Crash Test Dummies


As a group of high school students boards a transatlantic flight, one nervous boy surveys his fellow passengers (bright-eyed schoolmates, a wailing newborn, a brain-damaged man trailing an oxygen canister) and observes that only “a really fucked-up God” would let this particular flight of innocents crash. Just after takeoff, he finds out how twisted God and fate and first-time screenwriters can be: The plane explodes, and everybody on board dies. Saved from the crash, but not from the horror that follows, are one teacher (Kristen Cloke) and six students, including Alex (Devon Sawa), whose preflight freakout got the group ejected from the doomed plane.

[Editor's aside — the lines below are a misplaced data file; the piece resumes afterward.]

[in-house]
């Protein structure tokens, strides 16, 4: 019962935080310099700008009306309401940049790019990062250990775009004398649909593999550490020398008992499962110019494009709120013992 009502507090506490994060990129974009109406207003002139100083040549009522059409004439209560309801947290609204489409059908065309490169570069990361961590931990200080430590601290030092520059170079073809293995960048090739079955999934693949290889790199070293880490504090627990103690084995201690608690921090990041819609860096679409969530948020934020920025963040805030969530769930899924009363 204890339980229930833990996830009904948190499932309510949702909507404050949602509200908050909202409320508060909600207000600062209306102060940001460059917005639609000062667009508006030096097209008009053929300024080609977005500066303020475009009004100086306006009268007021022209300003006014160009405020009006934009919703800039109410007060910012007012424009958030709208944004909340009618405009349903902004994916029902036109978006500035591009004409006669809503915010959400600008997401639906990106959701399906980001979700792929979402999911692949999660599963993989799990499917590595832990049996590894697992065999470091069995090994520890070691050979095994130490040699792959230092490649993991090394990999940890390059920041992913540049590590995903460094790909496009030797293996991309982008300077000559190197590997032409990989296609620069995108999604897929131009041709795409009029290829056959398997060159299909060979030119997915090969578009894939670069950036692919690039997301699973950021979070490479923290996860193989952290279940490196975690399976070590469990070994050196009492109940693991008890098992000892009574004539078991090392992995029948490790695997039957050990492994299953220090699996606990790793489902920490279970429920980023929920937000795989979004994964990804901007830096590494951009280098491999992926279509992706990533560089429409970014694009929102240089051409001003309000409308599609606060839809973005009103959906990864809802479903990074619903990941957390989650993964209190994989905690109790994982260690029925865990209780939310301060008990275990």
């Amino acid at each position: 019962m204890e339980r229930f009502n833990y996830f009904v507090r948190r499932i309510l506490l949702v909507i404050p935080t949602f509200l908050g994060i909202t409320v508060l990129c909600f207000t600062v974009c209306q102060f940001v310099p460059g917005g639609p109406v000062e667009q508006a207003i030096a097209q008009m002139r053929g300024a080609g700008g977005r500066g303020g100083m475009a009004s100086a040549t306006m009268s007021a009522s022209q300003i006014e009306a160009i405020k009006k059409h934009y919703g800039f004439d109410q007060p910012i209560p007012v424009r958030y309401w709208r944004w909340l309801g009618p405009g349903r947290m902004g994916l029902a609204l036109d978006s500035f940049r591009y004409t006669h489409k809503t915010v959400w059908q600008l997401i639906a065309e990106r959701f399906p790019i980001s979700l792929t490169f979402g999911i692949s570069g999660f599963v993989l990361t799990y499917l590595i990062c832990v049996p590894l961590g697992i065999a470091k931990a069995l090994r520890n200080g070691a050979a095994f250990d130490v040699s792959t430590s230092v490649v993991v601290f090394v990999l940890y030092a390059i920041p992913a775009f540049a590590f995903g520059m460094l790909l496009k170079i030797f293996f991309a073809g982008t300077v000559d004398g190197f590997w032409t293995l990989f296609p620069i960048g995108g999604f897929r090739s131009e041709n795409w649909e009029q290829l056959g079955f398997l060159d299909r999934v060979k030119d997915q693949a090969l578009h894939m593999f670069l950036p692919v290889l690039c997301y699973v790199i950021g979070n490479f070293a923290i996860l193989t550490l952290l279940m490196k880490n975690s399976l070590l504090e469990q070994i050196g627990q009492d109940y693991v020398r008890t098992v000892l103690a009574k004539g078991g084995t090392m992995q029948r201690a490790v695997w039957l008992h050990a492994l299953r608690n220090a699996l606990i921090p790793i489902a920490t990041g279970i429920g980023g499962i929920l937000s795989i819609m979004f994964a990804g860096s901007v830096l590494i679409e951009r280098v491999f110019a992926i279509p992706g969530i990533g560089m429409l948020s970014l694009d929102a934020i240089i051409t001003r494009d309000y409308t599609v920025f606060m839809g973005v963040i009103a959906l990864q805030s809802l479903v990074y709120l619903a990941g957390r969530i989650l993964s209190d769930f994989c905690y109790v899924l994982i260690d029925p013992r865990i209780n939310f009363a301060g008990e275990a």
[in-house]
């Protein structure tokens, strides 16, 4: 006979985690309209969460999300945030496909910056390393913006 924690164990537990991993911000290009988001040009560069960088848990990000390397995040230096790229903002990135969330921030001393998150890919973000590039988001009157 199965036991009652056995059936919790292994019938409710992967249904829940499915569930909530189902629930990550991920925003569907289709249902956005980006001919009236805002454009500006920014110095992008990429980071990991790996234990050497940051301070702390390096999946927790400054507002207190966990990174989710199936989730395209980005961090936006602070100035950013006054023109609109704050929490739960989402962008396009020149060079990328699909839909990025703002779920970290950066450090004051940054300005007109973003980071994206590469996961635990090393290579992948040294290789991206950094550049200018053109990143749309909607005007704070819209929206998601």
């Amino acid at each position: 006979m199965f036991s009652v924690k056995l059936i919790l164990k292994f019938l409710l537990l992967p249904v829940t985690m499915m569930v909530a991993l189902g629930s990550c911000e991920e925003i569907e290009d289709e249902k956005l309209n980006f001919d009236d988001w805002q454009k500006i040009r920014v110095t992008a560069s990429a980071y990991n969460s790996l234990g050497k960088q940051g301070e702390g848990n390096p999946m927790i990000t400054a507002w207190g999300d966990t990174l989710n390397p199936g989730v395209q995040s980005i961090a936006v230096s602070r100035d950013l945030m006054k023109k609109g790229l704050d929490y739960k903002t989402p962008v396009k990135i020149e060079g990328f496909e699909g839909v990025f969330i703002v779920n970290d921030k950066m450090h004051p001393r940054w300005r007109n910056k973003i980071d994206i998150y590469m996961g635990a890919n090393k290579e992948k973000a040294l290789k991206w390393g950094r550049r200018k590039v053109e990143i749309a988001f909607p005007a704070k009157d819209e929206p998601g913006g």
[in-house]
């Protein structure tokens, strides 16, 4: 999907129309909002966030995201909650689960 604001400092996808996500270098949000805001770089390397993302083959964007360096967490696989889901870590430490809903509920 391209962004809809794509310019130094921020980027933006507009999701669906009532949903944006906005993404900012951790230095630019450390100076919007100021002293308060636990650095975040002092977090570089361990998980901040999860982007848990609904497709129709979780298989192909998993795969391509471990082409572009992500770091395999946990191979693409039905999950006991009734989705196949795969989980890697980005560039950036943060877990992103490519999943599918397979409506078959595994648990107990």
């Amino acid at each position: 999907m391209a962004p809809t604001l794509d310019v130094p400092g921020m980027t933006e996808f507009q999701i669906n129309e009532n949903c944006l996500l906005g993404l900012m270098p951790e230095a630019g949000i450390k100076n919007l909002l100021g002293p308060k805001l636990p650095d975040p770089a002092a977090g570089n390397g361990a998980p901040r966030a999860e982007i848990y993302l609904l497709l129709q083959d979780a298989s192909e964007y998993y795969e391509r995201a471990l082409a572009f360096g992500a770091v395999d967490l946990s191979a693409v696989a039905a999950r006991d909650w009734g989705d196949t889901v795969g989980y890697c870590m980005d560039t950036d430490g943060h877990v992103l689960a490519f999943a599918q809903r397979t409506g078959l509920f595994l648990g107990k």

Alex, who has the sweaty, haunted look of the undermedicated, suffered a gruesome premonition of the tragedy, and in the movie’s skillfully staged, sick-funny opening scenes, it’s not clear whether he’s the subconscious author of his destiny or its helpless victim. But like I Know What You Did Last Summer, whose opening act was a delicious indulgence in adolescent fantasies of self-blame and punishment, Final Destination quickly descends into mayhem. Death can’t be cheated; like the film’s intended audience, it demands a blood offering. Conveniently, Alex and his friends all live in badly wired houses filled with deadly appliances, power tools, and exposed nails. Final Destination is one creepy idea played out with numbing literal-mindedness. Scenes seem to have been deleted haphazardly, and the indicatively named characters (Tod, Shreck, Val Lewton—consult your German/English dictionary or your local video store) barely register. Even a lively appearance by Tony “Candyman” Todd as the town mortician feels completely random: Fate, like this movie, has a savage but brilliant casting director.